After more than eating our fill, we walked back to Tiger City, which is one of the shopping malls in the Taichung area. The first picture gives you a sense of the scale of buildings in this part of Taichung. The second picture shows the street outside the Lin, fairly wide and with a lot of shopping and eating attractions. The Tiger City mall, from the outside, seemed like it would be similar to a luxury goods mall like Copley Place in Boston’s Back Bay. Status-conscious Asians love name-brand luxury goods, as it is a big part of how they present their success to others.
Dental Procedures and Soft Foods
After sleeping-off the huge meal, I went to the dental clinic to get ready for the operation. This is the second stage of the implant operation, as I had already had a bad tooth extracted in the States by another dentist five months ago. During that operation, the hole where the tooth had been was cleaned up—it was badly infected—and filled with bone grafting material. Now, my uncle would redrill the the site and put in a Bicon dental implant, which is basically like a metal socket screwed into my jaw. After another 4-5 months, the bone will have grown into and around the implant—promoting bone regeneration is a feature peculiar to Bicon’s implant design compared to the purely mechanical compression afforded by other systems—and serve as the foundation for which a custom-crafted tooth will be set. The Faith & Glory clinic has a full-blown dental lab upstairs, so they can handle everything on-site. Other than the size of the space, it’s pretty comparable to any U.S. dentist I’ve been in my home town: modern 3D X-ray scanning, dental laser drilling and treatment, and efficient operation. Of course this is my uncle I’m talking about so I may be a bit biased :-)
After a brief wait, I was ushered into one of the operating areas. Uncle conferred with his assistants for a while in Taiwanese as he decided on the best approach to take, using the 3D digital x-ray to examine the site. The procedure was pretty much the same as what I’ve experienced in the United States: injection of novocaine, open mouth after everything gets numb, and endure the peculiar sensation of having things hammered, drilled, and sewn inside your mouth. One thing that was new to me was the use of a hood over my head, just my mouth accessible. I’m not sure if this is so I wouldn’t see the copious amounts of blood and bits of bone that likely was being excavated in the name of dental health. I wouldn’t be surprised! In the previous dental surgery I’d had in the US, there was no such hood, but I couldn’t angle my head down to see what was going on anyway. I guess I’ve grown dispassionate about such surgeries. The worst part is ANTICIPATING pain, but since none is forthcoming when you’ve got novocaine numbing your entire mouth, relaxing is pretty much the way to go. After a while it starts to wear off and you can start to feel some light soreness, but it was on the order of digging one’s fingernail into the palm of the hand. If I had had any issue I could have raised my arm and just asked to be shot-up some more, but I just wanted the operation to be over as soon as possible.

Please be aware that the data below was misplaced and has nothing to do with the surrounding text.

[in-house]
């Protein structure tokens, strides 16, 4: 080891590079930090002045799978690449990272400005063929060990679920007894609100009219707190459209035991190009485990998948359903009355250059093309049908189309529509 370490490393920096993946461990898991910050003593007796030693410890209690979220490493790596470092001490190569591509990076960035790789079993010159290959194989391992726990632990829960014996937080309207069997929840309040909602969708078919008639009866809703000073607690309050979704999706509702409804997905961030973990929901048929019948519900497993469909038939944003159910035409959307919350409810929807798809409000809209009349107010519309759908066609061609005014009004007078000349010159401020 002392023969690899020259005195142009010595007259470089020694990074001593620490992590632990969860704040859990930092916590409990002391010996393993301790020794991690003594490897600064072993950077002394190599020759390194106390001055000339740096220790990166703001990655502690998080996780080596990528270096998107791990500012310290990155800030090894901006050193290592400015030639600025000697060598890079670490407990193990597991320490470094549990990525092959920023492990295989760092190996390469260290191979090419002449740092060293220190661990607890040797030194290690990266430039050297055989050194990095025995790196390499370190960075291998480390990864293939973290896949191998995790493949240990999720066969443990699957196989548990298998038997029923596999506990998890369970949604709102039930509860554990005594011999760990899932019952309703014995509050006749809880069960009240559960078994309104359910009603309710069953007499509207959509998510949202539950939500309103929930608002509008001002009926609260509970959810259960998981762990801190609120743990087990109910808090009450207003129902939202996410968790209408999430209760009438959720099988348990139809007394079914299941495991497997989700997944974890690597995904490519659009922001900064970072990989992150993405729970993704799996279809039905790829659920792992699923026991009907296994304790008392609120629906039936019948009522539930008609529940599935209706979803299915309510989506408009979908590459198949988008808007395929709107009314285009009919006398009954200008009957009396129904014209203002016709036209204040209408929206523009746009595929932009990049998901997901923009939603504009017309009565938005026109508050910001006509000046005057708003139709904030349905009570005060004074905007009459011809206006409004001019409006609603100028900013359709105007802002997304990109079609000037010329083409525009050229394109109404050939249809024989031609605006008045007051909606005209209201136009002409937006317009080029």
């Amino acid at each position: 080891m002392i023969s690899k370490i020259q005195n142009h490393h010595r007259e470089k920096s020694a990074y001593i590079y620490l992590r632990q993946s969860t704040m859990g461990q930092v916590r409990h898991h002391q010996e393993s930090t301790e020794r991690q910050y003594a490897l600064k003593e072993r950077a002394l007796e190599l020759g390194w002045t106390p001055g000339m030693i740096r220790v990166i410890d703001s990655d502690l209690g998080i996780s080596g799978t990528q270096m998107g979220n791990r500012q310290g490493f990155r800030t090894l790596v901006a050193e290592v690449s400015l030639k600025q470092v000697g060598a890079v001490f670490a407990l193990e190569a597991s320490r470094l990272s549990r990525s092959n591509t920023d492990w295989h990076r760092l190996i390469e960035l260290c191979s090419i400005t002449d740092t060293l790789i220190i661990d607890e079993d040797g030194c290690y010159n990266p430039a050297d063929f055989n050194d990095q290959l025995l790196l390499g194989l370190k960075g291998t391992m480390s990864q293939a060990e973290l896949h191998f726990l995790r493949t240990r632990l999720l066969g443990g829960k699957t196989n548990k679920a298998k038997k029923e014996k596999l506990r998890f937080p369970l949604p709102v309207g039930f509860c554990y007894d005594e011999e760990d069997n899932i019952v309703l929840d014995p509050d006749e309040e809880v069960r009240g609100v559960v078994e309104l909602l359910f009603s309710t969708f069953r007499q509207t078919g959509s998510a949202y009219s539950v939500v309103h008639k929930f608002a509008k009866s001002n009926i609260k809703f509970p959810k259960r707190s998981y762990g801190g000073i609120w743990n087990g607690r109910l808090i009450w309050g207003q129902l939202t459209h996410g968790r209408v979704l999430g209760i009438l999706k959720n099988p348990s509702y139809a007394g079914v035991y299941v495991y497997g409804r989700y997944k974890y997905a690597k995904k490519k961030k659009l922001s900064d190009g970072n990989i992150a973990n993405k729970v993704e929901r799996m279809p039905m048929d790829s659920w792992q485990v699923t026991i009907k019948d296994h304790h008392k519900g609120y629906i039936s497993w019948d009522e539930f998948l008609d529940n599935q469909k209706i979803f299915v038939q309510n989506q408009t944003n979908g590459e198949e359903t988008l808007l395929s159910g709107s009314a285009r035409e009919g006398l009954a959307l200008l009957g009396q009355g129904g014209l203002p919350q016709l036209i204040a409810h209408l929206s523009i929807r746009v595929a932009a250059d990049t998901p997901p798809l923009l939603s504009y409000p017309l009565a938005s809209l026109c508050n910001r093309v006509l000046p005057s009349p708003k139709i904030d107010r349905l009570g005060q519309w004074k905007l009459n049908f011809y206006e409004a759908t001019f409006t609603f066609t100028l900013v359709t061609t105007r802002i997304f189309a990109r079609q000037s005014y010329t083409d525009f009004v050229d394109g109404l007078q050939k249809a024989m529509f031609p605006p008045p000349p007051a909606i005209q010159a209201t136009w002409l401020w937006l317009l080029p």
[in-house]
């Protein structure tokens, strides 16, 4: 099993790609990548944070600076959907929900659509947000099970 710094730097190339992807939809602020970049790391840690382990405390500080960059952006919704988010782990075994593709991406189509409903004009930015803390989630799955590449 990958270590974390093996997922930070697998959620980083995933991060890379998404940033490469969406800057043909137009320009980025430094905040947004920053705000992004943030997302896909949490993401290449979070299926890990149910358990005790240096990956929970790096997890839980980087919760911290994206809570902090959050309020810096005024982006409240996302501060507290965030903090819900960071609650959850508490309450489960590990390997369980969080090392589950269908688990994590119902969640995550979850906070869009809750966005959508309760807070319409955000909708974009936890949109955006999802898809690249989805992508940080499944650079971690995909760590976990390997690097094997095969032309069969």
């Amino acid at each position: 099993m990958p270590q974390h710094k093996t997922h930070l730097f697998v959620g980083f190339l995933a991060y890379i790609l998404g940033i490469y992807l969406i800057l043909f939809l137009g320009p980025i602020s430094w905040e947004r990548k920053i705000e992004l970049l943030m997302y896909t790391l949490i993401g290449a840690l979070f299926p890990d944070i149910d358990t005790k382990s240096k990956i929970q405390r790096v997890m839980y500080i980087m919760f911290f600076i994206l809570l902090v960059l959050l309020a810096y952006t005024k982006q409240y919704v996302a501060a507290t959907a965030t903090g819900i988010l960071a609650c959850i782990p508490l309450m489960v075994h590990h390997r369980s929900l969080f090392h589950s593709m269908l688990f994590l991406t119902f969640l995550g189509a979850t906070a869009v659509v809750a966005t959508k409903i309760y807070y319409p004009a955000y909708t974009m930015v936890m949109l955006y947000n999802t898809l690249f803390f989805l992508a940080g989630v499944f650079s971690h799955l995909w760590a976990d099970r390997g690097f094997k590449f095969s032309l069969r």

I was a bit surprised at how long the operation seemed to take. I had been mentally prepared for something on the order of 30 minutes total, the first 15 minutes related to anesthesia followed by some quick drilling, insertion of the implant socket, and then sewing up. When it was finally done, Uncle called me over to the followup X-ray of my implanted mouth to point out something he wanted me to tell my dentist. “There was a piece of tooth left over from an old extraction, but I moved the site so it is OK.” The piece of tooth I knew about from a previous visit to my previous dentist almost 10 years ago, a souvenir from an extremely difficult wisdom tooth extraction that had surprised everyone. When my rotten tooth (a different one) had been extracted, the dental surgeon had noted the wisdom tooth fragment and didn’t think it would be a problem. However, I was wondering what this had to do with the implant because…oh wait, you put TWO implants in? That was why the operation had taken longer! So now I am going to be back up to a full set of teeth.
After confirming the antibiotic and mouth sanitation regimen with the clinic staff using my broken Chinese and English, I slept. I took the painkillers right away before lying down and letting the healing begin, but haven’t needed them since. I’m only able to eat soft foods for the next week or two as the wounds heal and the implants start to set in the bone, but Dad has been spoiling me with an astonishing array of soft cakes, fruit milks, braised pork stews, watermelons, onion bread treats, and juices. He seems to be enjoying his role as caretaker, and I’m really happy and blessed to have this time with him.
About this Article Series
This blog post is part of a series about reconnecting with my heritage in Taiwan while testing my mettle as a traveler. All posts are collected on The Taiwan Travel Challenge 2015 Page.